On Saturday, we were also volun-told that we were helping with an English camp at a primary school near Tha Wang Pha. We got picked up by the school’s director who drove us to the school. As we approached the main building, we saw about eighty kids ages five to eleven sitting and waiting for us. Since we had been told about the camp only the night before, we had no time to prepare anything and of course nothing had been prepared for us either. As we walked up to the kids, the director handed us mics and basically said; “You have three hours, go”.

Without having any time to prepare, I think we did a decent job. We made the kids sing a couple songs, and then played games with them on the grass so that they could run and kill some energy. A bunch of the games we were trying to explain to them didn’t go as we had intended (i.e. red light, green light became anarchic sprinting everywhere), but they killed time which was the point anyway. As we were playing a game where the students would ask a question and then toss the ball to another student so that they could answer, I concluded that many of these young kids were far better at English than my students, as almost none of my students seem to be able to form complete questions or answers.

After we finished, it was a huge relief and I am now determined to tell the organizers at my school that I won’t help with English camps unless we are notified in advance (and hopefully not unless there is material prepared for us also).

The semester is finally wrapping up and I am starting to see the light at the end of the tunnel. I am planning to go to Japan in October, so I have been researching places and things to do, and focusing on my upcoming vacation. This semester has certainly had its ups-and-downs, but I am hopeful that next semester will be better and more enjoyable.


Koh Lanta

Last Saturday Ben and I went to Krabi for vacation. This past week was midterms (July 23rd to the 25th), so we had a paid vacation. Since we can’t proctor midterm exams (because we can’t answer the students questions in Thai), we basically had no reason to be present during the midterms and thus had the time off. We decided to then ask for Monday and Tuesday off (July 21st and July 22nd), so we could have the full nine days off.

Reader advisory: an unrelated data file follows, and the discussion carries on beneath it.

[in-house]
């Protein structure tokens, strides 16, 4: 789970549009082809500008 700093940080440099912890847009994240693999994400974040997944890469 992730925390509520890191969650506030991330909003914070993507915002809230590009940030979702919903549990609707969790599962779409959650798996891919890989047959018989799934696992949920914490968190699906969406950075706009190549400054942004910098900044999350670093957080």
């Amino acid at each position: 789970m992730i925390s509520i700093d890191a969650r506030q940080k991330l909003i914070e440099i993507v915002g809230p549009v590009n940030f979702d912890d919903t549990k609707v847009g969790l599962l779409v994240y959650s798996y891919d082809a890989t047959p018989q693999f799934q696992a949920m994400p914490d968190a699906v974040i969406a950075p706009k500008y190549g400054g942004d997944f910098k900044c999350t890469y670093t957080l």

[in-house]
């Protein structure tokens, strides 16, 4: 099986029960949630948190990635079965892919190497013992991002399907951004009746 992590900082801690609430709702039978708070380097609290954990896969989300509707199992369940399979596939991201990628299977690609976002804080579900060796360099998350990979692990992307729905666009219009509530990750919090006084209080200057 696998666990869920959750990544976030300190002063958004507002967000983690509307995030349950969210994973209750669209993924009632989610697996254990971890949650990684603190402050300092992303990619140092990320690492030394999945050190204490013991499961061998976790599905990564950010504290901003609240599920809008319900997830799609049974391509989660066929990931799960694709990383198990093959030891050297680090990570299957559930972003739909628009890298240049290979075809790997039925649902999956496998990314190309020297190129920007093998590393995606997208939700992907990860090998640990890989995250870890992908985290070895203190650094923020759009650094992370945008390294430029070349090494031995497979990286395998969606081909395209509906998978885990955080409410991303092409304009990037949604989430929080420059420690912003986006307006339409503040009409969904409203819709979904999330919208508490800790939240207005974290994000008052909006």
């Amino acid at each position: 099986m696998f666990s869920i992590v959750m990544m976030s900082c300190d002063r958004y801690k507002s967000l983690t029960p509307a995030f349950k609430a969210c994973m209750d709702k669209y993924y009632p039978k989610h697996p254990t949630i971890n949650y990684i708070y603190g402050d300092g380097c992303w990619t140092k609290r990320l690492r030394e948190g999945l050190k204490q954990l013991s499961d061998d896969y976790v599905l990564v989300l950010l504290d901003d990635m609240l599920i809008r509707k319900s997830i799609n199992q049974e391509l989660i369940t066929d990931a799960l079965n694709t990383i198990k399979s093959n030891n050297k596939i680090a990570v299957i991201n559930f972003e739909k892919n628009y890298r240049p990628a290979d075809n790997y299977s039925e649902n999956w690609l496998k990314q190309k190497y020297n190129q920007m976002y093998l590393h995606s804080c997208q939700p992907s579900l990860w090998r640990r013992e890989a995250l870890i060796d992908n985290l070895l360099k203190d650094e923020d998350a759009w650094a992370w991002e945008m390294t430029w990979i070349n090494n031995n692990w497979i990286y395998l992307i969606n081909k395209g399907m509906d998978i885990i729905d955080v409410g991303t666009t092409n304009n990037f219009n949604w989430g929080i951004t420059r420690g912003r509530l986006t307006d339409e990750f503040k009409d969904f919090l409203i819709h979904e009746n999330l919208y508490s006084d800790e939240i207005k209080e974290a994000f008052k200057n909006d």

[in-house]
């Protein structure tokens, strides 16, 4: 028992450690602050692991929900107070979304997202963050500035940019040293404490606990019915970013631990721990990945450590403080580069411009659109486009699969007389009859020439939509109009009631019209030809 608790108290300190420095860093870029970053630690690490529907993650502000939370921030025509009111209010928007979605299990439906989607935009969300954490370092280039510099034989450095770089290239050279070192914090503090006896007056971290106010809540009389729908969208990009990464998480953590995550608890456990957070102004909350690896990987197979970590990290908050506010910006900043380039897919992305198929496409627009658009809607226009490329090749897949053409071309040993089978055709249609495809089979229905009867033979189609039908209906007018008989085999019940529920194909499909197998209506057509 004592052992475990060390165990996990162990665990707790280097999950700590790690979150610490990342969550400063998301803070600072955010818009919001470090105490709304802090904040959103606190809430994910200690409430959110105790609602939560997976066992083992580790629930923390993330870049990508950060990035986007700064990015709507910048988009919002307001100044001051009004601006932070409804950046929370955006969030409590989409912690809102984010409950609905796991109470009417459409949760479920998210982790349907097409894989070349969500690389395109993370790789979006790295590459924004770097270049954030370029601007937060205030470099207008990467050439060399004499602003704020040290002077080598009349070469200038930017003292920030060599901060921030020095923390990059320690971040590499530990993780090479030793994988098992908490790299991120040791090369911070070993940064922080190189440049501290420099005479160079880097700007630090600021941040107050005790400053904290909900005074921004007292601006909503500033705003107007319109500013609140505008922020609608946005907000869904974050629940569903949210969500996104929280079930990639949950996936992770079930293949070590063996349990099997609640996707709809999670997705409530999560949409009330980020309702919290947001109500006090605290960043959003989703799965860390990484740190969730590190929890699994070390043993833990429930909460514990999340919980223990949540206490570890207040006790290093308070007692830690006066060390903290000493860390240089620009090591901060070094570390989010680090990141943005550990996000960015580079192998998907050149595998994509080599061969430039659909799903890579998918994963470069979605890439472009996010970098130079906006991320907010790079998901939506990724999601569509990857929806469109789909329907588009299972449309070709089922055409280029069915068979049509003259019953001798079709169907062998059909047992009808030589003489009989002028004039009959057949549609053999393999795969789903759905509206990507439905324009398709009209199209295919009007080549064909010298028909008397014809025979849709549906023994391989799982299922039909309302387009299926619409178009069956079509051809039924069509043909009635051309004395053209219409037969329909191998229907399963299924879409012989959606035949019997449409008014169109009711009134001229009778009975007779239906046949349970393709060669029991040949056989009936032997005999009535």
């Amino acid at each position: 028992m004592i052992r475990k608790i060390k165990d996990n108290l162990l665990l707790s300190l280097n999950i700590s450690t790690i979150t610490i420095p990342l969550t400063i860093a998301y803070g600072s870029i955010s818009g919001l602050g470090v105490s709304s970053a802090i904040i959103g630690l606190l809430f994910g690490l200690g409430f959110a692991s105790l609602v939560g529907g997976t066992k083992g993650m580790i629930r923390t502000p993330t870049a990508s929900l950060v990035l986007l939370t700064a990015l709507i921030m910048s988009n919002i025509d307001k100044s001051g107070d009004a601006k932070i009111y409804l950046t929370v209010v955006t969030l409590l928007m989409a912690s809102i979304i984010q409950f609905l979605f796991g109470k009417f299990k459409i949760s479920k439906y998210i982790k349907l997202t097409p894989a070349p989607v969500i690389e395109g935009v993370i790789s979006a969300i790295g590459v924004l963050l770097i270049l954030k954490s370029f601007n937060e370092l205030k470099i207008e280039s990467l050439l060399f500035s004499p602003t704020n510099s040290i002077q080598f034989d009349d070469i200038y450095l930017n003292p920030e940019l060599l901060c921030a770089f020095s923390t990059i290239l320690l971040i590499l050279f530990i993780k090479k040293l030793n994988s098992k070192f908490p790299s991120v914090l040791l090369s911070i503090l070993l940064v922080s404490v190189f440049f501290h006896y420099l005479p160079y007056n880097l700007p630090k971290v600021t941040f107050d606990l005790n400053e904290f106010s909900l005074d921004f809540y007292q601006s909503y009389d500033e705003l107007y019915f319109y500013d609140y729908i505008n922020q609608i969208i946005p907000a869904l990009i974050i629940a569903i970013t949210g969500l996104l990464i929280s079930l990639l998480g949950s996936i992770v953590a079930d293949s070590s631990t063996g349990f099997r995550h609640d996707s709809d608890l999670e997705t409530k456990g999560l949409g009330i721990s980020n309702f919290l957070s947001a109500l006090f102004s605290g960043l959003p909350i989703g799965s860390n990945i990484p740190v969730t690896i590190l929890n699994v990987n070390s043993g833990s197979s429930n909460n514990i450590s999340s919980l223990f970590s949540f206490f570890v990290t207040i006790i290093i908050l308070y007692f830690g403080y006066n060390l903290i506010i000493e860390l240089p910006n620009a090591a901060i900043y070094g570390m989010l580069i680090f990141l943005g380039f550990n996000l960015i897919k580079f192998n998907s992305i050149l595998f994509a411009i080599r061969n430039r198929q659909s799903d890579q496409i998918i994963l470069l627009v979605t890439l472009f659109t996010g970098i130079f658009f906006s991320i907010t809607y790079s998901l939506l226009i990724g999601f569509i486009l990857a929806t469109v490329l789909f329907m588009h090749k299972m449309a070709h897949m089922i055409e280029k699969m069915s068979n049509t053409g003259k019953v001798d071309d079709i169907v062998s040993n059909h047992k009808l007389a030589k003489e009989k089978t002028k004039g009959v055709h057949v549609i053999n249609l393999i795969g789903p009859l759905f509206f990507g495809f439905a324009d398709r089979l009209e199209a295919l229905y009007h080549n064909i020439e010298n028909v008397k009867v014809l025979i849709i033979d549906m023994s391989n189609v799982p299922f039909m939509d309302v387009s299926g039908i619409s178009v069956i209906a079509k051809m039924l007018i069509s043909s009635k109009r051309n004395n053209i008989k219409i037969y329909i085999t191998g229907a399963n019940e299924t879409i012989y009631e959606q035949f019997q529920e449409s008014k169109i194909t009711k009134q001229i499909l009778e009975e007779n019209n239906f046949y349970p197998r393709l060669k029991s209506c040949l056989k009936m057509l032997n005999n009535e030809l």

Krabi is in southern Thailand, on the Andaman Sea side of the peninsula (the west side). I decided to go to Krabi because I had heard that the Andaman Sea had nicer beaches than the Gulf of Thailand, but I wanted to avoid going to Phuket (which I’ve heard is pretty, but overrun with tourists).

Map of Southern Thailand

Thus, last Saturday, Ben and I prepared to catch flights to fly from Nan to Bangkok, and then Bangkok to Krabi. Although each flight was about an hour and a half, there were only a few flights out of Nan each day (we also wanted to use the same airline from Bangkok to Krabi because it was cheapest) so we basically had to spend the whole day travelling (although most of the day just waiting at airports).

Saturday morning, Kru Gai drove us to a bus stop in Tha Wang Pha where we could catch the bus to Nan. She told the driver to drop us off in front of the airport, since the bus passes right by the airport. We got on the bus and took the short ride to the Nan airport (about an hour).

The Nan Airport is interesting. It is the smallest airport I have flown out of (not surprising considering Nan is a city of about 25,000 people), but still nice. It was kind of bizarre though, because as we walked into the airport we had to walk down a long road and it was unclear where the terminal would be. We came to a building that looked like the entrance, but it turned out to be closed. I immediately thought we were screwed, and became frustrated, until some random Thais pointed further down the road while saying something in Thai.

We walked down the road for a while before seeing the terminal. The terminal is actually very new and modern, I was surprised by how clean and spacious it was (especially compared to the bus stations which seem dilapidated and very dirty). The layout of the airport was pretty bizarre though. The long entrance road went by more residential houses than airport-related buildings; I guess most of the employees live as well as work at the airport.

The airport only operates two airlines and has one gate in the terminal. When we entered the terminal we didn’t see anyone else, even employees. We were definitely the only customers there although the employees started coming out of the woodwork eventually. There was one food stand that sold food at reasonable prices; I got a cup of coffee for 15 baht ($0.47).

It was very relaxing to fly rather than take a bus. Everything was spacious and well laid out, compared to the bus stations where we never really know what is going on, when our bus is going to arrive, or where the bus will park.

We had a very long layover in Bangkok, so even with the two short hour and a half flights we didn’t arrive in Krabi until about 7:30. When we arrived at the airport we took a bus into Krabi town (about 45 minutes) to our hostel.

Our hostel was very nice and clean, although it was kind of a party hostel for farangs. It was themed like a school, so all of the rooms were labeled as different subjects, our room being geography. There were ten beds per room (bunk beds), but there were only four other people in our room so it wasn’t too crowded. Each bunk bed had a giant locker under the bed which was really nice in that we could lock all of our stuff in the locker so we didn’t have to carry it around. After checking out our hostel, Ben and I deposited our stuff and walked around town.